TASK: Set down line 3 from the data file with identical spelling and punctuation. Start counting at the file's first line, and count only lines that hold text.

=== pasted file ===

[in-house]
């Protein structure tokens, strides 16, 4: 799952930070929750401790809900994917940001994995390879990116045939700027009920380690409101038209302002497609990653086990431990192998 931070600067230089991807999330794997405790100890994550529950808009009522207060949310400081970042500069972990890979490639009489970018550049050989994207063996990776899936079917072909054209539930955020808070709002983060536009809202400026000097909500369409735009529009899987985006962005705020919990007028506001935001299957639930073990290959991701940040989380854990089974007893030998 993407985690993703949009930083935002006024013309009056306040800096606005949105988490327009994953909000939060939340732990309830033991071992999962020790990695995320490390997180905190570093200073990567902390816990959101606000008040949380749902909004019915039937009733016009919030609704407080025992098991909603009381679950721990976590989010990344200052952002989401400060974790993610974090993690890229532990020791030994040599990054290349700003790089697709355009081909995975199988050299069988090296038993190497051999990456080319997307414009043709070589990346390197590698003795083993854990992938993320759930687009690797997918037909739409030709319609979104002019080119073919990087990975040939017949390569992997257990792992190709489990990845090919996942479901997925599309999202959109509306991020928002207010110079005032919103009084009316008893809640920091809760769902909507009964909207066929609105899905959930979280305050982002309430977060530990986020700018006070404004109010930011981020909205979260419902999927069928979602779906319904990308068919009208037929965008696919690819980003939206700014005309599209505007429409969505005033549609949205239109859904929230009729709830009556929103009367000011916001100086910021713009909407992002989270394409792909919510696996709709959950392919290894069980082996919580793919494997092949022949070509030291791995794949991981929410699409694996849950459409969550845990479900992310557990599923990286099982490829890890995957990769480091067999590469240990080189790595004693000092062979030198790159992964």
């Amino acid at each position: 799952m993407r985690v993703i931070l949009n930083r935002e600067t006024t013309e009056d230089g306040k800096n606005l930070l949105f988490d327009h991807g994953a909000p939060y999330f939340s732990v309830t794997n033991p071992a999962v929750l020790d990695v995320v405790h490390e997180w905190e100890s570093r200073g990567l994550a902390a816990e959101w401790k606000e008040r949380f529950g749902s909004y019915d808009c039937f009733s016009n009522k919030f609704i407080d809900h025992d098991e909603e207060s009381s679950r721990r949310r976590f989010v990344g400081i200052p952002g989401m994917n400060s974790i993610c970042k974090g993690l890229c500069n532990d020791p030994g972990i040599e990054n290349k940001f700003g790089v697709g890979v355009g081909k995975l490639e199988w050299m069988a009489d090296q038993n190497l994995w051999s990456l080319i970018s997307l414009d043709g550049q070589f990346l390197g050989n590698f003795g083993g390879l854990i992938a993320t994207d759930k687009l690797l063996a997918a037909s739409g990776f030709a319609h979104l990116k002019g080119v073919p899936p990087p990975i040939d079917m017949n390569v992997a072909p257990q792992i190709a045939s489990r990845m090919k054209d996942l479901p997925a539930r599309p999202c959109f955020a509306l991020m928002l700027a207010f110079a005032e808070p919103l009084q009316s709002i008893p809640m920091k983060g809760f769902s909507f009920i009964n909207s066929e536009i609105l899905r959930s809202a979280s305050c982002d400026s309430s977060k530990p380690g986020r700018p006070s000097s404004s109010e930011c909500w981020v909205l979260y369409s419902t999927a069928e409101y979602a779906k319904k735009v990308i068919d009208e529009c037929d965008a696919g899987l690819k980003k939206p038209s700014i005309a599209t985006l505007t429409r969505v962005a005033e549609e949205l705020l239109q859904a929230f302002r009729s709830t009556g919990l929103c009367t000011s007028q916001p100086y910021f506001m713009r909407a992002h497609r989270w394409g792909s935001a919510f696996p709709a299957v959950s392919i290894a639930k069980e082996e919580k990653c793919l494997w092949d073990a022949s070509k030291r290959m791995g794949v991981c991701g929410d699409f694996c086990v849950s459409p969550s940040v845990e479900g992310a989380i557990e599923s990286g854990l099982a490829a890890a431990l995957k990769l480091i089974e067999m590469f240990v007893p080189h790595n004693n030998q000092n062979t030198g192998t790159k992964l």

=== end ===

């Amino acid at each position: 799952m993407r985690v993703i931070l949009n930083r935002e600067t006024t013309e009056d230089g306040k800096n606005l930070l949105f988490d327009h991807g994953a909000p939060y999330f939340s732990v309830t794997n033991p071992a999962v929750l020790d990695v995320v405790h490390e997180w905190e100890s570093r200073g990567l994550a902390a816990e959101w401790k606000e008040r949380f529950g749902s909004y019915d808009c039937f009733s016009n009522k919030f609704i407080d809900h025992d098991e909603e207060s009381s679950r721990r949310r976590f989010v990344g400081i200052p952002g989401m994917n400060s974790i993610c970042k974090g993690l890229c500069n532990d020791p030994g972990i040599e990054n290349k940001f700003g790089v697709g890979v355009g081909k995975l490639e199988w050299m069988a009489d090296q038993n190497l994995w051999s990456l080319i970018s997307l414009d043709g550049q070589f990346l390197g050989n590698f003795g083993g390879l854990i992938a993320t994207d759930k687009l690797l063996a997918a037909s739409g990776f030709a319609h979104l990116k002019g080119v073919p899936p990087p990975i040939d079917m017949n390569v992997a072909p257990q792992i190709a045939s489990r990845m090919k054209d996942l479901p997925a539930r599309p999202c959109f955020a509306l991020m928002l700027a207010f110079a005032e808070p919103l009084q009316s709002i008893p809640m920091k983060g809760f769902s909507f009920i009964n909207s066929e536009i609105l899905r959930s809202a979280s305050c982002d400026s309430s977060k530990p380690g986020r700018p006070s000097s404004s109010e930011c909500w981020v909205l979260y369409s419902t999927a069928e409101y979602a779906k319904k735009v990308i068919d009208e529009c037929d965008a696919g899987l690819k980003k939206p038209s700014i005309a599209t985006l505007t429409r969505v962005a005033e549609e949205l705020l239109q859904a929230f302002r009729s709830t009556g919990l929103c009367t000011s007028q916001p100086y910021f506001m713009r909407a992002h497609r989270w394409g792909s935001a919510f696996p709709a299957v959950s392919i290894a639930k069980e082996e919580k990653c793919l494997w092949d073990a022949s070509k030291r290959m791995g794949v991981c991701g929410d699409f694996c086990v849950s459409p969550s940040v845990e479900g992310a989380i557990e599923s990286g854990l099982a490829a890890a431990l995957k990769l480091i089974e067999m590469f240990v007893p080189h790595n004693n030998q000092n062979t030198g192998t790159k992964l």